A friend seeing Tampopo for the first time said, “this is the craziest film I’ve ever seen!”  The exclamation mark was palpable.  You can see where she was coming from: this is a Japanese comic-western about food and, occasionally, sex.

I saw it for the first time in an independent London cinema in the 80s; as you can imagine it was not on the main distribution run for multiplexes.  But you have to take seriously any movie given four stars out of four by the estimable critic Roger Ebert, who compared it with the great comedies of the legendary French actor and filmmaker Jacques Tati.

The slight storyline, strongly but not accidentally reminiscent of Seven Samurai, concerns a John Wayne-ish truck driver called Gorō (Tsutomu Yamazaki) and his mate Gun (Ken Watanabe) helping widowed Tampopo – Japanese for “dandelion” (Nobuko Miyamoto, wife of director Juzo Itami) – fight back against the competition to run a top notch noodle parlour – and in the process assembling their own version of the Seven Samurai, though it is supplemented by an assortment of comic sketches thrown in for good measure.

The one recurring element of these sketches is the man in the white suit (Kōji Yakusho) and his girl, thereby adding some tongue-in-cheek Japanese gourmet eroticism to the food porn on display at regular intervals.  This descends into near-paedophilic levels when a young oyster diver mops up the blood from his cut lip by licking it off.  I doubt that scene would appear in any remake.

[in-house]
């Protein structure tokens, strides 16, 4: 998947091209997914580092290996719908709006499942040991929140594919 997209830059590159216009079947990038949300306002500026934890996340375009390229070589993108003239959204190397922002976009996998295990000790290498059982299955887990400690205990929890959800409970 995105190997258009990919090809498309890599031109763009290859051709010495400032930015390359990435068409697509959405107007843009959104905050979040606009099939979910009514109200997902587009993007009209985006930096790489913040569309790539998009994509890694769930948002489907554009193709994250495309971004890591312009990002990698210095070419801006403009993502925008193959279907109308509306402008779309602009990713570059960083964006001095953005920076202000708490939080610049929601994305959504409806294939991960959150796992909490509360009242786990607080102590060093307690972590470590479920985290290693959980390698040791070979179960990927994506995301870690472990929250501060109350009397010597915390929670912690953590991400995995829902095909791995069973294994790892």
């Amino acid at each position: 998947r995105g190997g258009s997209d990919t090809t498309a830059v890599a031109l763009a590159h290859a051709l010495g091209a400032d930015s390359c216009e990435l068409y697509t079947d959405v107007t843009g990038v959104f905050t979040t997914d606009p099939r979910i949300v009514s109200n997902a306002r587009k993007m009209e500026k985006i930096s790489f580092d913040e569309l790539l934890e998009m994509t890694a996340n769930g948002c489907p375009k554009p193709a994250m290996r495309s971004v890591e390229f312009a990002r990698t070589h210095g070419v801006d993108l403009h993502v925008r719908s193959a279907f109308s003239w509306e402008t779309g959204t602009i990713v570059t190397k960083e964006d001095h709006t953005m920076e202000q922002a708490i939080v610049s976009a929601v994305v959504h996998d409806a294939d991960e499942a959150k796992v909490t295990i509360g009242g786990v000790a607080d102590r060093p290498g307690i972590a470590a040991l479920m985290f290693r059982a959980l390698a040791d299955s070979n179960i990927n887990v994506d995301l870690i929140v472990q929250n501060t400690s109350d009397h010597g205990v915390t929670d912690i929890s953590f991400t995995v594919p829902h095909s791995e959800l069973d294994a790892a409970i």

First thing you have to realise about Tampopo is that noodle culture is a very serious business in Japan, one reason why sending it up is so easy – but the reverence for everything ramen is plainly evident throughout the film.  Every aspect is lovingly recreated with incredible attention to detail: the ingredients in the soup, and how it must never boil in order to retain clarity; how long the fresh noodles must be left to mature; how thick to slice the pork; the speed of service and the importance of remembering each variation requested by customers; and pretty much everything else you can think of.

It also covers the culture of eating said noodles, from the first scene with a young man learning the art from a master.  Another example demonstrates to perfection the distinct Japanese noodle culture, being one of several scenes from a luxurious restaurant involves a group of young ladies from a posh finishing school being educated by their teacher in how to eat noodles (in this case pasta) silently, but giving up in despair when they copy a man on a nearby table following the Japanese tradition of sucking up and slurping noodles and soup as noisily as possible: cue much lip-smacking.

Some of the sketches are hilarious, while others fall flat – as you would expect – but the funniest moments are unquestionably where the western genre is being sent up.  At times this is subtle but works a treat – and every cliché is there, if you look for it.

But ultimately it is food that comes out best from Tampopo, and not just noodles either, though it always makes me hungry for a bowl of noodle soup.  If, like me, you are a foodie, you cannot help but enjoy this film.

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